England boss Roy Hodgson has revealed that Franz Beckenbauer may have been the key factor in him missing out on becoming Germany's first foreign coach.
Hodgson was approached in 1998 by German Football Association (DFB) president Egidius Braun.
But he said former Germany boss Beckenbauer felt the Englishman would have blocked upcoming German coaches.
"It was an honour when Braun called me," Hodgson told Germany's Bild am Sonntag newspaper.
"I was on the president's wish-list. He would have had problems convincing people to accept a foreign coach though.
"At the time, my friend Franz Beckenbauer pointed out that a foreign coach of the Germany national team would not have helped the German coaching programme - the up-and-coming coaches."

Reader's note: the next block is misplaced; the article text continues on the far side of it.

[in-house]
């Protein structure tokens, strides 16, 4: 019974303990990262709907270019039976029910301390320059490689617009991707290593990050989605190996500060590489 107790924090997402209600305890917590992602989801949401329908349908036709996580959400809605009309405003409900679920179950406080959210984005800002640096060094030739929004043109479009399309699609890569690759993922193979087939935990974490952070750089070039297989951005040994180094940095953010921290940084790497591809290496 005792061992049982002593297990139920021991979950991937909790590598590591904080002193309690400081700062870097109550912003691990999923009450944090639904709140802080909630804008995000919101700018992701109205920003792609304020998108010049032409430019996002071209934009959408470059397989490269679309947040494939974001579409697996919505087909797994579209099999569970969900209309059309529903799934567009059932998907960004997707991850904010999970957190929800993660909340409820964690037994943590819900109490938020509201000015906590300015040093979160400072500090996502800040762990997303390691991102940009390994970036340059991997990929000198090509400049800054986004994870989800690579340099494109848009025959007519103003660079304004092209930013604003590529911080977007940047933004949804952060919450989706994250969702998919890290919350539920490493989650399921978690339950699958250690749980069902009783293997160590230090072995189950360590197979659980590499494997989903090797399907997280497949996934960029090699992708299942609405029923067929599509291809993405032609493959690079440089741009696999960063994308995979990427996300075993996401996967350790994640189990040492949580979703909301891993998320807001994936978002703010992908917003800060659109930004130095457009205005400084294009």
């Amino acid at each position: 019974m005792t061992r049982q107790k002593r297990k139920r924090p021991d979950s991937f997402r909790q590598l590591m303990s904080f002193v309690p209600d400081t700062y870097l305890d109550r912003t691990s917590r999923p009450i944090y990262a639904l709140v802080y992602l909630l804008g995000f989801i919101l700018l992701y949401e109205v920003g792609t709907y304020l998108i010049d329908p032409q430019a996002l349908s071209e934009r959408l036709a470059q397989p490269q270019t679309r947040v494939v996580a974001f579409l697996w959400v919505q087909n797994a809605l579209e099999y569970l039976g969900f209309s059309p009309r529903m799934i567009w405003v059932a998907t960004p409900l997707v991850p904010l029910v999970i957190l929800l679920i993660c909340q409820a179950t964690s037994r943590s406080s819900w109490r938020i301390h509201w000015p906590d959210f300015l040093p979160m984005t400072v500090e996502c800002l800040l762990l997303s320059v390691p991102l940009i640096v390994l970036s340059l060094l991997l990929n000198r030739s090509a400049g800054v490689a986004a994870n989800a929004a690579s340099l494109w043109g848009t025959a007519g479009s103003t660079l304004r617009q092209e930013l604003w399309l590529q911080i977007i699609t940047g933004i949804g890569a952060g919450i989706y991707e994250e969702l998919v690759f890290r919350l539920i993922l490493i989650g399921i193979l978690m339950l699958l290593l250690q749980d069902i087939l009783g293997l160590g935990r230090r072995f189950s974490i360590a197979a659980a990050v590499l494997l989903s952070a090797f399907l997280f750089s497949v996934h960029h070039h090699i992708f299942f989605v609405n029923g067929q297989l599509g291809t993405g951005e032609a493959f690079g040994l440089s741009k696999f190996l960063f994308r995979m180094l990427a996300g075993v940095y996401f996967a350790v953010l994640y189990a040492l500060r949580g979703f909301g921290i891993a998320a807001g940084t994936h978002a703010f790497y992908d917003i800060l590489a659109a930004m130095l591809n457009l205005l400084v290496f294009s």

Hodgson, now 66, had led Switzerland to the 1994 World Cup finals and to the 1996 European Championship.
He was manager of Blackburn at the time the job was offered to him.
The DFB decided on Erich Ribbeck to replace Berti Vogts, who resigned following Germany's quarter-final elimination to Croatia at the 1998 World Cup.
Ribbeck, 61 when appointed, did not match Beckenbauer's "up-and-coming" template either, though since his departure two years later, the DFB have appointed young German coaches in Rudi Voller (40 at the time), Jurgen Klinsmann (39) and Joachim Low (46).
Hodgson was sacked by Blackburn in November 1998 and returned for a second spell at Inter Milan, where he was named technical director.